In the ocean waters of Tokyo, Japan, a couple of boats mysteriously disappear with few survivors. Two rescue ships likewise do not return. Some villagers are quick to attribute their misfortune to Gojira, monster of the sea, and when a hurricane destroys homes and ends lives, reports claim that a large animal is responsible for the destruction. The day after the hurricane, paleontologist Professor Yamane (Takashi Shimura) finds footprints with a radioactive signature and the body of the long-extinct trilobite. The professor theorizes that an atomic explosion may have upset the habitat of a creature from the Jurassic period, a theory proven correct when Gojira comes ashore and attacks the city. Yamane wishes to study the unknown creature, which seems to absorb radiation, but citizens and officials alike are looking for ways to kill Gojira.
Gojira (1954) — better known in the U.S. as Godzilla — was directed by Ishiro Honda, who also helmed several of the film’s sequels, as well as other entries in the kaiju (roughly translated as “monster”) genre, including Rodan (1956), The War of the Gargantuas (1966), and Mothra (1961), the latter a kaiju nearly as popular as Godzilla and featured in numerous series entries and her own films. (“Kaiju” is the name of the genre, though Godzilla and Mothra are more specifically daikaiju: “giant monsters.”)
The creatures in Honda’s films are different from the spider in Tarantula (1955) and the giant ants in Them! (1954), animals made monstrous by atomic radiation. In the case of Gojira, the titular beast is provoked by nuclear warfare, with the insinuation that he was previously content in his subaquatic existence. Professor Yamane represents the sympathy viewers may feel for Gojira, much like the monster in James Whale’s Bride of Frankenstein (1935). Insects that have grown to astronomical size are monsters, but Gojira is an animal merely seen as a monster by the people who fear him. In the 1954 movie, everyone is terrified of Gojira before many of them have actually seen the creature do anything.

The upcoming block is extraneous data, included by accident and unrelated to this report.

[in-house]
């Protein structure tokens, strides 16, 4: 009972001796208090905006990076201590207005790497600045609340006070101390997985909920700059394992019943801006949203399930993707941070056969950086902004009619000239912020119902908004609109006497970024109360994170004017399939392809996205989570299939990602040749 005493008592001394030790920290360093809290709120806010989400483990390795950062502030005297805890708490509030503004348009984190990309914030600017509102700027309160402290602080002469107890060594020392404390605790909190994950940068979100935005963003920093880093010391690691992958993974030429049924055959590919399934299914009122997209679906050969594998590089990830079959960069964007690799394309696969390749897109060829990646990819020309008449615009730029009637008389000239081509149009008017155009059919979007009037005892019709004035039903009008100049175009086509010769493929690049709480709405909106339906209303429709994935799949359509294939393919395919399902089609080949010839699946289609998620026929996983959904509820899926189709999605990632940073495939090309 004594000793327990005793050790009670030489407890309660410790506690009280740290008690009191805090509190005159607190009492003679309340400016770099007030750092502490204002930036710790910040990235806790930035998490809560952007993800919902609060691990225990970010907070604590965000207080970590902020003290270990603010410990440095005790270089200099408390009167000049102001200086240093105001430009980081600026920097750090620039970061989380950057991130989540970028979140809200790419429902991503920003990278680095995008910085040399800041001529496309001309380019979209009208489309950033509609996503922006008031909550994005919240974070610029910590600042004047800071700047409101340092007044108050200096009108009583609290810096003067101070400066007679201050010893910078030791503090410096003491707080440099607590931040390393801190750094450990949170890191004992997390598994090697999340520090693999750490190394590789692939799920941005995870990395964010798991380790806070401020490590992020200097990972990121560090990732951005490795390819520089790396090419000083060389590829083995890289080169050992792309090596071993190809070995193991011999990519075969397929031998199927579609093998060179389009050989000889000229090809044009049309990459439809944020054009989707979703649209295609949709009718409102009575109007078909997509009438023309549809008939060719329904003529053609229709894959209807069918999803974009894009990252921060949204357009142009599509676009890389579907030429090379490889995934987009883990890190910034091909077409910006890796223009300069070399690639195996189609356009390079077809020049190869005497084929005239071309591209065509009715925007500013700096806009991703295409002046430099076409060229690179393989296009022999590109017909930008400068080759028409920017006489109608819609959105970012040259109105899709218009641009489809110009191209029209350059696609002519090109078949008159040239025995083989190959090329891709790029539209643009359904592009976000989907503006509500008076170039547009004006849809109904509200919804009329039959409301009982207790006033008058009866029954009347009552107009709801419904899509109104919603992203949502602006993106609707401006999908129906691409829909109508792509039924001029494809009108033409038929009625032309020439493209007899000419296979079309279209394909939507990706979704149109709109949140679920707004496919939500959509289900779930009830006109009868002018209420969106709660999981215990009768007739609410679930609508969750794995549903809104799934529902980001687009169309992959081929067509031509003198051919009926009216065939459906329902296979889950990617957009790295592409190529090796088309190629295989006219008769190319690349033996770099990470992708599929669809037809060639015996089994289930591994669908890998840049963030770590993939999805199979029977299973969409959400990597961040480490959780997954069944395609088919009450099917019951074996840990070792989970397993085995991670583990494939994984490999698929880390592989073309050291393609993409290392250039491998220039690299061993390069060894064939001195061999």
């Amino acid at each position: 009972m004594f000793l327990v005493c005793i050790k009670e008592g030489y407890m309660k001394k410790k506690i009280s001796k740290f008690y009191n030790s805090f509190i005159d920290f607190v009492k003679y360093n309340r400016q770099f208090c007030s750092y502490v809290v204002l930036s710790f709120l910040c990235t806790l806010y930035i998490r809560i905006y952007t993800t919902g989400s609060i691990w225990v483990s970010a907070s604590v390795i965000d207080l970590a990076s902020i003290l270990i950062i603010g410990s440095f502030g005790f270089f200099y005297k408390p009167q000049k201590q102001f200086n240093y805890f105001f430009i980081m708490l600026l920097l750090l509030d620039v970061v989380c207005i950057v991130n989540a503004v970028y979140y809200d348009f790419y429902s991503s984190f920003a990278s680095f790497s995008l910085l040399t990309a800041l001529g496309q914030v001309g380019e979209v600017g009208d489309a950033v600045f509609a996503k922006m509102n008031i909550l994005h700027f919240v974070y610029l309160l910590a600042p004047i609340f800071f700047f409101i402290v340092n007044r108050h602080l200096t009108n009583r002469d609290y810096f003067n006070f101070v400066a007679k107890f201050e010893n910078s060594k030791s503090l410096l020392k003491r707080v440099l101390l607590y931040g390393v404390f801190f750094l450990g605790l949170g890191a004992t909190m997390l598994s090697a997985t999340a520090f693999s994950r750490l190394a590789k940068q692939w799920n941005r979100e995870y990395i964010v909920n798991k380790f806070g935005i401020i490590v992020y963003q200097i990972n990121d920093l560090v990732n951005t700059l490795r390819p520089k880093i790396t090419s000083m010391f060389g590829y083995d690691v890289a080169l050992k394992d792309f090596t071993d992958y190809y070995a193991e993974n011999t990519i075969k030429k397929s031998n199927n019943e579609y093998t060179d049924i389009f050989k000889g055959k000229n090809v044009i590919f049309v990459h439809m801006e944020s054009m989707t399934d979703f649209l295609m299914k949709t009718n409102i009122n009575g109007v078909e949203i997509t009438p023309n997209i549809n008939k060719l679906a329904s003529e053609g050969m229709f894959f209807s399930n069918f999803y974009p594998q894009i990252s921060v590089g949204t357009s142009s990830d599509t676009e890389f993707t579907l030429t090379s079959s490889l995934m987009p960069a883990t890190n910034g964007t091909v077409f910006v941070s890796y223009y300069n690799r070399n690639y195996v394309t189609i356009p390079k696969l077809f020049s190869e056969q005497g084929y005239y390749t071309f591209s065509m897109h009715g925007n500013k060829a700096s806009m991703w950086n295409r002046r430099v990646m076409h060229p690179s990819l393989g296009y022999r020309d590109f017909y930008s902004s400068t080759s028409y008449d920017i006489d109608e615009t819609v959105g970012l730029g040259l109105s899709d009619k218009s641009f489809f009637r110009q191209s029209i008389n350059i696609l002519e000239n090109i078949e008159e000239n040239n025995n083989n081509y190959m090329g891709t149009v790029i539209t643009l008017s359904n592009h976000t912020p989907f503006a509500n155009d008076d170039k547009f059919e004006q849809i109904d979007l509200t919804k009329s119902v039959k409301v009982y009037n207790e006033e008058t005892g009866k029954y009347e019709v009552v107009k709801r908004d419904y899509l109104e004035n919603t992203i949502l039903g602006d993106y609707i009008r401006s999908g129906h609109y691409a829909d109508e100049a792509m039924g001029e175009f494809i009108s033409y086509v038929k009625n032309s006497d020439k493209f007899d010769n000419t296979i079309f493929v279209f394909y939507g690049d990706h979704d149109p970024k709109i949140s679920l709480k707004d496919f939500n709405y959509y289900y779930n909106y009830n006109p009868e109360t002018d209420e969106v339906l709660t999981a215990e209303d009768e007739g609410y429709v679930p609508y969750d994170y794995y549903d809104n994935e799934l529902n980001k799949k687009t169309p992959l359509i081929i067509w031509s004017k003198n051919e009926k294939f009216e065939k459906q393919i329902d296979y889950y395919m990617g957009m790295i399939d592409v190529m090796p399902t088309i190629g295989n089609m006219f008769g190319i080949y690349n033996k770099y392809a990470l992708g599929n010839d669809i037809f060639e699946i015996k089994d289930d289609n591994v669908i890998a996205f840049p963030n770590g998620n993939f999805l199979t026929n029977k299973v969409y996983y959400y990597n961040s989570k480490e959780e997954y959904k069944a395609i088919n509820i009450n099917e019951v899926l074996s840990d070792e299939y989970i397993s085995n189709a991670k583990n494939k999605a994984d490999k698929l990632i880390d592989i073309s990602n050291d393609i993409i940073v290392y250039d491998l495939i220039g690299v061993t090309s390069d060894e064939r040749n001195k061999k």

With the suggestion in the film that Godzilla/Gojira has been awakened, so to speak, by an atomic explosion, one can clearly see a connection to World War II and Hiroshima. However, the tragedy of the Daigo Fukuryu Maru (Lucky Dragon 5), a Japanese fishing boat, is most often cited as the inspiration for Godzilla and the kaiju films. In 1954, the U.S. tested a hydrogen bomb, and the nuclear fallout from the detonation was so severe that the crewmen of the Daigo Fukuryu Maru suffered radiation poisoning, one of the men dying months later. The film opens with a fishing boat attacked by Gojira, unseen and signified by a glow on the water’s surface and explosive results.